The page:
Hooke’s Law is still used today! It has real life applications, many of which we actually use in the manufacturing industry. In just a minute, we’ll cover some real life examples of modern-day uses of Hooke’s Law. 

Now in the 21st century, it is used in all branches of engineering, from manufacturing engineering to aerospace engineering. It informs complex disciplines such as seismology and molecular mechanics. And, most importantly for us, it is the fundamental principle behind the spring scale, the balance spring and the manometer. 

Examples of Hooke’s Law

Hooke’s Law is all around you, although you may not even realise it. His ideas on force, proportion and distance inform everyday objects and systems. Automotive suspension systems, watches and digital micromirror devices all apply his theory in some way or another. 

Further examples, which are somewhat easier to comprehend, include: 

  • A pen that uses a spring to open and close
  • An inflating balloon
  • A flagpole in the wind, unable to stand fully upright because of the force being exerted against it 

15 Facts About Robert Hooke

As you can probably tell by now, Hooke led a really interesting and productive life. So to finish off this informative post, we wanted to share 15 facts about Robert Hooke that you may not have known. 

  1. He was a polymath! This means that he studied and contributed to a lot of subjects, although his main focuses were physics and microbiology. 
  2. Areas he was actively interested in include: mechanics, gravitation, horology, microscopy, palaeontology, astronomy, memory and architecture!
  3. Hooke was awarded a Master of Arts degree
  4. He also received a Doctor of Physic degree
  5. He was interested in mechanics from a very young age, and reportedly dismantled a brass clock so that he could build his own wooden replica.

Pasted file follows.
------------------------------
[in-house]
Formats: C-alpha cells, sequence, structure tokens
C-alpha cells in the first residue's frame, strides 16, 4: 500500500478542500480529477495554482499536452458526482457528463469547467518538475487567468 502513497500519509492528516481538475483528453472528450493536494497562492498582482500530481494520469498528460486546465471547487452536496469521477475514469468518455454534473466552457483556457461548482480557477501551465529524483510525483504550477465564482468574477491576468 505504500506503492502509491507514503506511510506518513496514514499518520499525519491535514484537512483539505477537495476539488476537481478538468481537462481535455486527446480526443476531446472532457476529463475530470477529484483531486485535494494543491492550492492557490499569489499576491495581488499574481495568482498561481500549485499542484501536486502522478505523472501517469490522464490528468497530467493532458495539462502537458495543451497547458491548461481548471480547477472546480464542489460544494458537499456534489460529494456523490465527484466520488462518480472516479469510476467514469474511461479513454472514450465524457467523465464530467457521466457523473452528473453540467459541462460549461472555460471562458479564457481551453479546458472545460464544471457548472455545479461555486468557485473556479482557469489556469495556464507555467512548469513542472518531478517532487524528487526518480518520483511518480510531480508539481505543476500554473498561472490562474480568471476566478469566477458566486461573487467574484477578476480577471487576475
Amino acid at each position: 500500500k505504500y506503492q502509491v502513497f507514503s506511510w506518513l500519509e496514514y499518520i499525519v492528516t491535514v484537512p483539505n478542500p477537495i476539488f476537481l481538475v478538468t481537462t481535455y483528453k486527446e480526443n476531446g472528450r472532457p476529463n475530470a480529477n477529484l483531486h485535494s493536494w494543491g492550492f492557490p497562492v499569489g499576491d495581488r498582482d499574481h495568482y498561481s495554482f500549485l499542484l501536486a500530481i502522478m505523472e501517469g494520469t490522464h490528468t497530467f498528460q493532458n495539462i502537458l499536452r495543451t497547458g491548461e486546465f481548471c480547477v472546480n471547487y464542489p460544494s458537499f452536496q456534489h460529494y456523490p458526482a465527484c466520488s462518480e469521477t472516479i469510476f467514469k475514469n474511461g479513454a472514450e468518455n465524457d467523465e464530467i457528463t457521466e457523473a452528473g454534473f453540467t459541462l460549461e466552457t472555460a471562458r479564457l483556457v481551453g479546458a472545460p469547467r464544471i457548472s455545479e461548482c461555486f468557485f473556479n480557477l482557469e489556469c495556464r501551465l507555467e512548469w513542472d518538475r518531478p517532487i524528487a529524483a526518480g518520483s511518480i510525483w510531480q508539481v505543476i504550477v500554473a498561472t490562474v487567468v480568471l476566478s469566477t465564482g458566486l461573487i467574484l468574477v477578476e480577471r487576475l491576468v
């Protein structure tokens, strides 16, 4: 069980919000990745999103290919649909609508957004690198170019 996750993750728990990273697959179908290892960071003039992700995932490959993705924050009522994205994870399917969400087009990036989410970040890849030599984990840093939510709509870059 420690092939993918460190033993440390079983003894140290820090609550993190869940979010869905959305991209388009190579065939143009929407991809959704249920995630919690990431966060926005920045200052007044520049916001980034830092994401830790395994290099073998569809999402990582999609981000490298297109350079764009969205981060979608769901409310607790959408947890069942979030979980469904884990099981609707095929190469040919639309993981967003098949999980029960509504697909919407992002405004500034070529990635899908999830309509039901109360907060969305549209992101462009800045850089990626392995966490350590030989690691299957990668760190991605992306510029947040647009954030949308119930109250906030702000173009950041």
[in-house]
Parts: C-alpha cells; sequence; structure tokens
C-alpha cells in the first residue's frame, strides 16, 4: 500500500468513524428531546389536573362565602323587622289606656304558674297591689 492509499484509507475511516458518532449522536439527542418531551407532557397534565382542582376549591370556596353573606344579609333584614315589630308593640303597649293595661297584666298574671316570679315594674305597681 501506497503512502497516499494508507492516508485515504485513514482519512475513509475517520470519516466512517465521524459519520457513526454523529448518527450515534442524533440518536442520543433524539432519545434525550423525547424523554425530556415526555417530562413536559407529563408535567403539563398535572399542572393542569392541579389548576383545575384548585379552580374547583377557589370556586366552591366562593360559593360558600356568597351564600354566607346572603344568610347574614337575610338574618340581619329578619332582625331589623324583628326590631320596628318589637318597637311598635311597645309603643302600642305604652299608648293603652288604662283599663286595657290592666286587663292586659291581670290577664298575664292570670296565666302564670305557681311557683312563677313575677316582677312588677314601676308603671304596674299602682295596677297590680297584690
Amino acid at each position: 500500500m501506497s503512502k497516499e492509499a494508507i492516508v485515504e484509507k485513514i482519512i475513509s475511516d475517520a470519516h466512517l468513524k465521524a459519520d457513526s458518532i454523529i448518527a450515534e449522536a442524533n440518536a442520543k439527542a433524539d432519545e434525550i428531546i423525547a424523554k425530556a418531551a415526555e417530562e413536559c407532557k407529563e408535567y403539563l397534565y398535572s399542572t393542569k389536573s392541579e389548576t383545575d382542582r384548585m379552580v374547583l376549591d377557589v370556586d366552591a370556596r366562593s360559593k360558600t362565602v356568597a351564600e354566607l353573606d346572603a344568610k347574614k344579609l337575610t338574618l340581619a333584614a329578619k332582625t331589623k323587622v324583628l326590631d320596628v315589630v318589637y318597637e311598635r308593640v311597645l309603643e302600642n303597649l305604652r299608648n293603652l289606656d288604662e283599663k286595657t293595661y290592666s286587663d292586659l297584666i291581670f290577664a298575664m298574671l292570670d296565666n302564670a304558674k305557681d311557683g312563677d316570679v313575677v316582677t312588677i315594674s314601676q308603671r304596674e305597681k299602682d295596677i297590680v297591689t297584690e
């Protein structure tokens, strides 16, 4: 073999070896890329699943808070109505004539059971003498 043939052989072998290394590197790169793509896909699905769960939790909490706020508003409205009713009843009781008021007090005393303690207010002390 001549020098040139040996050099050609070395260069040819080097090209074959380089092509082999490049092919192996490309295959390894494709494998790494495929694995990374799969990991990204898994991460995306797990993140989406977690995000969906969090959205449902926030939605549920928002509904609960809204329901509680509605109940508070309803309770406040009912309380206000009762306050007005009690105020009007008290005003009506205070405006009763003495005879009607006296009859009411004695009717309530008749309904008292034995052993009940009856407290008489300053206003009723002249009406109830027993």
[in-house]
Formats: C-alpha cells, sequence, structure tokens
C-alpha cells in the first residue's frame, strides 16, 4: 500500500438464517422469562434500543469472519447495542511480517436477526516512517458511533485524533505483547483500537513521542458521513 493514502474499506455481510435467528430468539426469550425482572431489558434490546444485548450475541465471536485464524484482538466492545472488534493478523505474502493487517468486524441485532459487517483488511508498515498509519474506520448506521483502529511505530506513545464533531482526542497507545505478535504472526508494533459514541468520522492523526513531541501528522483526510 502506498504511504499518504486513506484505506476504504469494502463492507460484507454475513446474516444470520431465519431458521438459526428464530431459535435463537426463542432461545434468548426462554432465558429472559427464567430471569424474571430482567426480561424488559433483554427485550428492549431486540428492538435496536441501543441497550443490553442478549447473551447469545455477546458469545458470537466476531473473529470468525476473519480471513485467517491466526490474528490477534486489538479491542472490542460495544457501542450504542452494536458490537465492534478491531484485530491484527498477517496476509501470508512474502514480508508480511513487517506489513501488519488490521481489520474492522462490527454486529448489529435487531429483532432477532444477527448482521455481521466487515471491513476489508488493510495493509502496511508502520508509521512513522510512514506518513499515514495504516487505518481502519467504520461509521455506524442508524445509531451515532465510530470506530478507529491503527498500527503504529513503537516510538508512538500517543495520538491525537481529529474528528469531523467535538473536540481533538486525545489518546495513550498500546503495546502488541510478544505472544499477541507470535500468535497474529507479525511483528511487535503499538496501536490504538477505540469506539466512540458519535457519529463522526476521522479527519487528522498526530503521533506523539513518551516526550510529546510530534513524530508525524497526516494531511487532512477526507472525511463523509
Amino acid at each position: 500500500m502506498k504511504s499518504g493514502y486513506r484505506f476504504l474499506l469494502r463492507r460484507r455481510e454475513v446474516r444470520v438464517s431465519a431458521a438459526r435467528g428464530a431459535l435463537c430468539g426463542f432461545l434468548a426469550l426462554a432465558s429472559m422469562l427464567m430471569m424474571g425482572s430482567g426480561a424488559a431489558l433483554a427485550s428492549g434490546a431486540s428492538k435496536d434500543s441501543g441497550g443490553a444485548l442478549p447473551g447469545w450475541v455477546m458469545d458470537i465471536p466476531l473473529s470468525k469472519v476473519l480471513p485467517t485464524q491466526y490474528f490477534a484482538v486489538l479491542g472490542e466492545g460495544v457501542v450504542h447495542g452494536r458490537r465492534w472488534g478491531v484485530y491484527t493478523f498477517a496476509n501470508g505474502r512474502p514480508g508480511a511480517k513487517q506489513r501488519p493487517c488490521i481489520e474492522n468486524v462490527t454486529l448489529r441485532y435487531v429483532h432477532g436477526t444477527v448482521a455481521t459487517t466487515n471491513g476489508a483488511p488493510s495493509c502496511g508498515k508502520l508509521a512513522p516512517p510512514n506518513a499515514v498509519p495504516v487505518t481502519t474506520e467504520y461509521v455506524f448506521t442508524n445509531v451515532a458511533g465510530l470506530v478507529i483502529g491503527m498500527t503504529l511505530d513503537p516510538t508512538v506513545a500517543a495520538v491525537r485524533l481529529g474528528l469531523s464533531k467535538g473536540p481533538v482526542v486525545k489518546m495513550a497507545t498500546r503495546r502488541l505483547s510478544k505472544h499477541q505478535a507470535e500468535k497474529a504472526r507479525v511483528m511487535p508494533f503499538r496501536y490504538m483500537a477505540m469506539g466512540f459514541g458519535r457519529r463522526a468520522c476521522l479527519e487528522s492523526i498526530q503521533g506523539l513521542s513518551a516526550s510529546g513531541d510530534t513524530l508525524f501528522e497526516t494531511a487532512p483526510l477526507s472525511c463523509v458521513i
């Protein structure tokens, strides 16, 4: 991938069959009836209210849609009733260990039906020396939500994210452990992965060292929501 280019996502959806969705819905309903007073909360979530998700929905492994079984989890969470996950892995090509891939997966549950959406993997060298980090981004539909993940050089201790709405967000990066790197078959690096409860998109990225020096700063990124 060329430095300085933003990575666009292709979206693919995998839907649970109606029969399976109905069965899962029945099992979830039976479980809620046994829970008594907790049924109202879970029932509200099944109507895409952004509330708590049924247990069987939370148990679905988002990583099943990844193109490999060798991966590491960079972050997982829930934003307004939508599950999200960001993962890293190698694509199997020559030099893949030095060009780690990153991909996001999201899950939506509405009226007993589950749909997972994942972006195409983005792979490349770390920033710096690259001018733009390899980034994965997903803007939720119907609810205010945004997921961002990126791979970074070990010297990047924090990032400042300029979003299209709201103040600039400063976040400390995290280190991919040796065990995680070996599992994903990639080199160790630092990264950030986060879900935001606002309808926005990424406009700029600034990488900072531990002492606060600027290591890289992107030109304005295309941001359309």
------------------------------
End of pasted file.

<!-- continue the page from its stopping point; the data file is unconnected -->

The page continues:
6. Hooke had a difficult relationship with Isaac Newton. The two frequently disagreed over who deserved credit for breakthroughs in gravitation and astronomy. 
  7. He had a reputation for being cynical and sharp.
  8. A crater on the moon was named after him (Hooke Crater).
  9. There was also an asteroid named after him in 1971, 3514 Hooke.
  10. Many of the new buildings which were to be erected after the Great Fire of London were designed by Hooke.
  11. The accuracy of the microscope was improved because he thought to add a screw focus mechanism and a light source.
  12. The first Gregorian telescope was built by Hooke (although he didn’t invent it himself), and so he was able to observe Mars and Jupiter rotating on their axis. 
  13. There are no portraits of Hooke, and so no one actually knows what he looks like. While there are rumours that, as part of their feud, Newton burned his sole image in the Royal Society, there is no actual evidence. 
  14. The term “cell” was coined by Hooke!
  15. Created in 2000, the Hooke Medal is awarded by the British Society for Cell Biology to recognise an emerging leader in cell biology. It is named after Hooke due to his work in the field, and his publication of the Micrographia.

In Conclusion 

So: who is Robert Hooke and what did he discover? 

Our blog post has covered just parts of this famous scientific figure, and we hope that we’ve done him justice. Hooke was a brilliant physicist, whose ideas and inventions revolutionised the engineering industry and remain relevant today, over 3 centuries later. 

Robert Hooke was an English physicist, amongst other things, and he discovered the Law of Elasticity, again, amongst other things. We hope you’ve found this post both interesting and useful. If you did, why not take a look at our previous blog post, “Top 2021 Manufacturing Trends To Watch This Year”.  


Featured image reference: image of Robert Hooke sourced from https://www.britannica.com/science/Hookes-law